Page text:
When asked if they have not developed mobile apps but were they were planning to, 49.8 percent of respondents say “Yes” or “Maybe,” compared with last year’s 55.7 percent. Nearly 24 percent say they were not sure. (Note that purchasing an app from a third party was not one of the choices.)
The consumerization of technology is likely to affect local governments as employees and the general public use more sophisticated mobile devices. When asked if this trend would likely lead to either greater decentralization or centralization of IT services, 50.8 percent (as compared with 48 percent last year) of the respondents think things would stay about the same, with the rest being split between decentralization versus centralization.
The survey asked if the government’s IT spending was ultimately considered either an investment, spending to achieve greater efficiencies or a necessary expense. Because respondents could check all answers that applied, about 66 percent say that IT is ultimately considered a necessary expense; 62 percent say IT helps achieve greater efficiencies, and about 43 percent say they viewed IT spending as saving money in the longer term. There was little significant difference between sampling years.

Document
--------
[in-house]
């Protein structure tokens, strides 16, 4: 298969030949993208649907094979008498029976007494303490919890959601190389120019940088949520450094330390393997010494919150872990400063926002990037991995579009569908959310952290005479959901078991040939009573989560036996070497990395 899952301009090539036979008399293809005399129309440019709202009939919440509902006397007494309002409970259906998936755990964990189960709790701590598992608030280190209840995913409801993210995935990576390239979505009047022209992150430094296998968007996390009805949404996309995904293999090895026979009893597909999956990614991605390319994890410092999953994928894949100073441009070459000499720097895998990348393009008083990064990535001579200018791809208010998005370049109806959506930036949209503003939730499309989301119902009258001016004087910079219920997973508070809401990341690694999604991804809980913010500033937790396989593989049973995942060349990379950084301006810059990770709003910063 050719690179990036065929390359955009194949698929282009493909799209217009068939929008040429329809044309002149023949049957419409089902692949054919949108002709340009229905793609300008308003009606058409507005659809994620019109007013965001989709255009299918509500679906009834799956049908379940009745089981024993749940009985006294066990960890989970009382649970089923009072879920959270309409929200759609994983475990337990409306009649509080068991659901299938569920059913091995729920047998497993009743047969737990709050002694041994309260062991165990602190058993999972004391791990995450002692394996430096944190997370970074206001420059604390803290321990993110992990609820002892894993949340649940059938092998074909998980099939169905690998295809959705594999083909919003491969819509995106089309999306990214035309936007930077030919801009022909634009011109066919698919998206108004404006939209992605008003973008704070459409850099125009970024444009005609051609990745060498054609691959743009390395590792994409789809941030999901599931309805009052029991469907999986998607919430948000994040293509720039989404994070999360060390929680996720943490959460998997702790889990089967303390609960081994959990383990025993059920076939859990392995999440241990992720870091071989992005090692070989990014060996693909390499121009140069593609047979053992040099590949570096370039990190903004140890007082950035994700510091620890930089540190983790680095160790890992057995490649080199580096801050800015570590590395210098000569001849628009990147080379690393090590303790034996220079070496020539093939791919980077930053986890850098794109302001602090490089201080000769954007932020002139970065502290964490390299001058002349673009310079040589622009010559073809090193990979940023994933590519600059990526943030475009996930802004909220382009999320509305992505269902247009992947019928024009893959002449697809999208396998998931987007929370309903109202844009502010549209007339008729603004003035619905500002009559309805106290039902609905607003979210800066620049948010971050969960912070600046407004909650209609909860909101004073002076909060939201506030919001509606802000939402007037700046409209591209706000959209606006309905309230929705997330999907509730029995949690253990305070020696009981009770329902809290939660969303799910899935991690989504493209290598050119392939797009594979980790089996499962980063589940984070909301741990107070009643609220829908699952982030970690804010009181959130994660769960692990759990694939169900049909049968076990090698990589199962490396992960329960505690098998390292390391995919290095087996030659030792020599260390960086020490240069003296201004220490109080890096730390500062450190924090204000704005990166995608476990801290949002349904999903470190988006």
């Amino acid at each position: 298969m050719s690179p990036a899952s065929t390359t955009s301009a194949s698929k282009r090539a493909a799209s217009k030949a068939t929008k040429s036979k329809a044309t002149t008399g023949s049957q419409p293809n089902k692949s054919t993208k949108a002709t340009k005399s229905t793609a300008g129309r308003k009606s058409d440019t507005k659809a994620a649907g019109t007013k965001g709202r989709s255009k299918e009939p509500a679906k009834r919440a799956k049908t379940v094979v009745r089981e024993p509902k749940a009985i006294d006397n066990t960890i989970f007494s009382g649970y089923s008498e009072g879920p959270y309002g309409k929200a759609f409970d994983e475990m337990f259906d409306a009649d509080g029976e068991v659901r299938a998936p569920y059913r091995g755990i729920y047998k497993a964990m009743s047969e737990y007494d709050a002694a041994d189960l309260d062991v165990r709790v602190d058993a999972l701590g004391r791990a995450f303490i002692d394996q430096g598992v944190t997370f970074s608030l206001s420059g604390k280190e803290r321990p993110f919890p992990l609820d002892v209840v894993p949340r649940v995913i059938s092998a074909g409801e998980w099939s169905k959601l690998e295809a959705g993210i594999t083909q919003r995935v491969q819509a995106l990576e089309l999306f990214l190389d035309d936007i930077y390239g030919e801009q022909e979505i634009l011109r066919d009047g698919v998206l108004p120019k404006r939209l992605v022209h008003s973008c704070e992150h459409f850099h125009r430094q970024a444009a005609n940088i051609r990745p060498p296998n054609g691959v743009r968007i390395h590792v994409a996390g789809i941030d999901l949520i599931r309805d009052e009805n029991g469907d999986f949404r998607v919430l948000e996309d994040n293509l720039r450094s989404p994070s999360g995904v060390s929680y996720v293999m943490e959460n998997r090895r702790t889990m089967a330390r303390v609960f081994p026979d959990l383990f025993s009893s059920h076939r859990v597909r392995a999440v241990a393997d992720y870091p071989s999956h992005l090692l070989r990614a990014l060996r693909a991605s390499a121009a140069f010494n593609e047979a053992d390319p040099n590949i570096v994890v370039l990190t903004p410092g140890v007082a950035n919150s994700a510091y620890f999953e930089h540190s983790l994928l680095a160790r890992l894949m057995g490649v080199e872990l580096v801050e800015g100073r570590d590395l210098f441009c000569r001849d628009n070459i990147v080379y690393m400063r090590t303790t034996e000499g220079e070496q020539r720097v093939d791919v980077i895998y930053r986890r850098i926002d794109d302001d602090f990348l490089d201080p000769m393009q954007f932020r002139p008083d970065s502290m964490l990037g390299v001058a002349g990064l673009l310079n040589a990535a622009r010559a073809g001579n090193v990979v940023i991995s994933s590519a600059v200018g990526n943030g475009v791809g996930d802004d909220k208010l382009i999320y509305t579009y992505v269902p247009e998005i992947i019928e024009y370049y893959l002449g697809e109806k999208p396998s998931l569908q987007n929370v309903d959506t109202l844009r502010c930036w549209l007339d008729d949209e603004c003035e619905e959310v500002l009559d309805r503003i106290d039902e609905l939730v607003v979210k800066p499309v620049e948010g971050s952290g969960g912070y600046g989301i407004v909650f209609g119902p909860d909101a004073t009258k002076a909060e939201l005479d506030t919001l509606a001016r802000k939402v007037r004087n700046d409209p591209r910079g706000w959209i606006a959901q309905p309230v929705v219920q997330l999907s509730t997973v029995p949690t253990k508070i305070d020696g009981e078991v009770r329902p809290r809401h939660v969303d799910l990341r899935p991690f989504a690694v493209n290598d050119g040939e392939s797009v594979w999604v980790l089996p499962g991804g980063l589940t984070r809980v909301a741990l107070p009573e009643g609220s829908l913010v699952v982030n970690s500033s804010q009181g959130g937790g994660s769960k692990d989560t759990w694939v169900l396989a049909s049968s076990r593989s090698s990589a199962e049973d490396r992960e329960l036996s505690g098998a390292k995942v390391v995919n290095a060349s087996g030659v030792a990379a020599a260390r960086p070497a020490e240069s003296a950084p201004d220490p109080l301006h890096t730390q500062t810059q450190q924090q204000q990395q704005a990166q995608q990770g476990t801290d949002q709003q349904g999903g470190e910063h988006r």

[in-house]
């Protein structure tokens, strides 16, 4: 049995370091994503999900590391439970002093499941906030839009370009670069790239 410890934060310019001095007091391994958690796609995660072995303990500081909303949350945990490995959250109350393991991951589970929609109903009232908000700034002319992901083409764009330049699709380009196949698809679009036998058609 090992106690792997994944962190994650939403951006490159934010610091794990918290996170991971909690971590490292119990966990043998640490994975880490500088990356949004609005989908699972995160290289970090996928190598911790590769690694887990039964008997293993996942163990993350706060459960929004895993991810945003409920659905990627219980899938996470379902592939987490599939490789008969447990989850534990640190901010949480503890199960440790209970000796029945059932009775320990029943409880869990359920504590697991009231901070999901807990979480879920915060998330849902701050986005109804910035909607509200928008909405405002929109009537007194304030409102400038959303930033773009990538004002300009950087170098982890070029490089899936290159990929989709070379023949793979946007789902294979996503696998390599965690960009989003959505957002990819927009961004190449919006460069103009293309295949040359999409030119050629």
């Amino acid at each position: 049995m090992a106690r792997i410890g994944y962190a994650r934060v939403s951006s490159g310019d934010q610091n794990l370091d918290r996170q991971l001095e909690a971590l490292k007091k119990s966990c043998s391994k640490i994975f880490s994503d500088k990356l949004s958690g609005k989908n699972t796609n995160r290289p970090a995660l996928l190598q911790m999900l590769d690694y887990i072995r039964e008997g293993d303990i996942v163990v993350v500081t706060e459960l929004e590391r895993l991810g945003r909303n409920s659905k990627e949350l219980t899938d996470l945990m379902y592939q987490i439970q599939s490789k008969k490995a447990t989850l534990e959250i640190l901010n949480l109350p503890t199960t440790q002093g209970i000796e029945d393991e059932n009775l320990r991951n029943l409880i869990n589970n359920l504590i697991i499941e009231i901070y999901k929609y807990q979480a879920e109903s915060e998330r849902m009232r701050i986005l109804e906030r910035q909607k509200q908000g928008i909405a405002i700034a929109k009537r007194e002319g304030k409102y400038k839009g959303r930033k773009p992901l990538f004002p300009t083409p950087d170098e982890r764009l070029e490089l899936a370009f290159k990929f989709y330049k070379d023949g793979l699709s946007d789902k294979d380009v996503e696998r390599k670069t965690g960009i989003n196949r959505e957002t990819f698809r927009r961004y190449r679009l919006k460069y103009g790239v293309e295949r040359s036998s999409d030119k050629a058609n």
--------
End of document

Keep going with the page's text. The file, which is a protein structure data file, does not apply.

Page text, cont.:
With several interesting key findings, including that IT spending is not declining for the majority of respondents, Tech Trends 2014 has helped establish a new baseline for continued study.
Certainly between the continuing adoption of cloud-based solutions along with the growth of smarter mobile devices, it will be interesting to follow the development of IT governance at the local and state levels of government.
IT trends in three broad trends will emerge in 2014: